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Why is H3O positively charged?

  1. Oct 19, 2012 #1
    [H3O]+ has an extra electron, so shouldn't it be negatively charged?

    Similarly, [NCO]-, with (for simplicity sake) a ressonance structure of N=C=O means N needs an electron, and thus the whole molecule is short of one electron. Doesn't that mean it is positively charged?
     
  2. jcsd
  3. Oct 19, 2012 #2
    No it does not have an extra electron. Do the electron accounting and apply the octet rule.

    Do you think that 100 years of PhDs in chemistry and chemical engineering are dumb and missed that H3O was negative?
     
  4. Oct 19, 2012 #3
    Is this lewis dot not right?

    Oxygen has 9 electrons when it should only have 8 to satisfy octet rule...
    That means it has an extra electron than it needs to be stable, and by definition, is an anion. Because oxygen has an extra electron, so does the whole molecule. Here is a picture... is this right?
     

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  5. Oct 20, 2012 #4

    AGNuke

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    Oxygen has 9 electrons? Gimme a Break!!! First find out how many electrons Oxygen ACTUALLY have? How many of them are in valence shell.
     
  6. Oct 20, 2012 #5
    Oxygen has 6 atoms in its valence shell. It needs 2 more to be stable and satisfy the octet rule. If it was H2O it forms a covalent bond with hydrogen and both are stable. With H3O, there is an extra hydrogen so if it forms a covalent bond with that too, then the extra hydrogen is satisfied, but oxygen has one more electron than it had in H2O. So it has 9 total. Is this right?
     
  7. Oct 20, 2012 #6
  8. Oct 20, 2012 #7
    Yes, but in the diagram it shows Oxygen has only 5 electrons (including the lone pair) to itself before bonding. Doesn't oxygen have 6 in the valence shell?
     
  9. Oct 20, 2012 #8
    What do you mean "before bonding?" The tutorial presents the structure of the hydronium ion and how to calculate the formal charge on each atom. Are you referring to the formation of hydronium ions due to water dissociation? One has a neutral water molecule and a hydrogen cation (due to some other water molecule dissociating into H+ and OH-) forming the hydronium ion.
     
  10. Oct 21, 2012 #9

    Redbelly98

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    As you correctly point out, oxygen should have only 8 electrons (including those it shares with the hydrogen atoms) to satisfy the octet rule of stability. So ... there is no orbital for that extra electron to the lower left of the oxygen. That electron will not be part of this system, and you end up with a missing electron. What is the charge on a system that is missing one electron?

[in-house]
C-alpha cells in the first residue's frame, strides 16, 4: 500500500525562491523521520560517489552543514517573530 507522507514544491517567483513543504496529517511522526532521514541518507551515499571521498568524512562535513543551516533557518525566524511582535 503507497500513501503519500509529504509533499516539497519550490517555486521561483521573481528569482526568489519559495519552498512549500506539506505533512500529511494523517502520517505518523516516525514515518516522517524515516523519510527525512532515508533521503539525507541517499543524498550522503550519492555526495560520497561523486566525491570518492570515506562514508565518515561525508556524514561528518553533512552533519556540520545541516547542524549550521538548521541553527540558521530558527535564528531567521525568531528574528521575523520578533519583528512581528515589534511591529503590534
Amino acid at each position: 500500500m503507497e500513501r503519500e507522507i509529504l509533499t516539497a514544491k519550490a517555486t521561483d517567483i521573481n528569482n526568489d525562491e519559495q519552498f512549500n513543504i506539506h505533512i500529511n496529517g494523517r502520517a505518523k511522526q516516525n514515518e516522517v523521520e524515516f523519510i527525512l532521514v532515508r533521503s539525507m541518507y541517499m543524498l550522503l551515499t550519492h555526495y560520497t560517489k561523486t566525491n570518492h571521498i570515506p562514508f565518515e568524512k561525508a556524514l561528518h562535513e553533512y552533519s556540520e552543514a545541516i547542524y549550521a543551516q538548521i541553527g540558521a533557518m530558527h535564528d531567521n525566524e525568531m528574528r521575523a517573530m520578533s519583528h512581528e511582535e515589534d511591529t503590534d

By the way, why do you think including that extra electron in your figure would result in a -1 charge? Count up all the protons and electrons, and see what you really get. Remember to include the 2 inner-shell electrons for oxygen that are not explicitly drawn.

    He was counting the electrons being shared with the hydrogens. Counted that way, it should be 8 from the octet rule.
     
  11. Oct 21, 2012 #10
    Take an oxygen atom with 6 valence electrons. Remove one to make O+ with 5 valence electrons. Now make covalent bonds with three hydrogen atoms each donating one electron into the bonding, and you have H3O+, with 8 valence electrons around the oxygen, when you count the three that are shared from the hydrogen atoms.

    And there you are!
     
  12. Oct 21, 2012 #11
    Thanks! That makes sense. It is neutral when including the extra electron, but H3O cannot exist with that extra electron because oxygen has one over the octet, so it must give away that electron, resulting in a positive charge, and thus a positive charge on the whole molecule.
     
  13. Oct 22, 2012 #12
    Uh, I'm not sure that's exactly the best way to think about it. First off, the "octet rule" isn't really a rule, it's just a sort of mnemonic device to relate some observations for a section of the periodic table. Nothing happens "because of it". Also, I'm not sure if the picture you're having of a neutral hydronium complex forming and then an electron being lost is correct. I'm not sure it's wrong either, but my guess would be the scenario mentioned above of forming the proton and the OH- and then forming hydronium via H+ + H2O --> H3O+ .
     
  14. Oct 24, 2012 #13
    I hope I am not digressing but often when students ask questions like these, they are trying to find out the reason for something which they don't clearly understand; they are not trying to question the validity of well established facts. (speaking from personal experience)
     
  15. Oct 24, 2012 #14
    sorry a few trolls annoyed me off that day.
     
  16. Oct 24, 2012 #15

    Redbelly98

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    I think krackers now has a reasonable understanding, given that this looks like introductory level.
    Yes, but this is true of much that is taught at the introductory level.
    krackers did say "but H3O cannot exist with that extra electron" in post #11. I think it's okay to include that electron as an intermediate step toward finding the actual configuration. Of course, one could also simply NOT include that electron in the first place; just fill in shared pairs and lone pairs around the oxygen to get 8 electrons, and do a final count (including hydrogen) to get the net charge.
     
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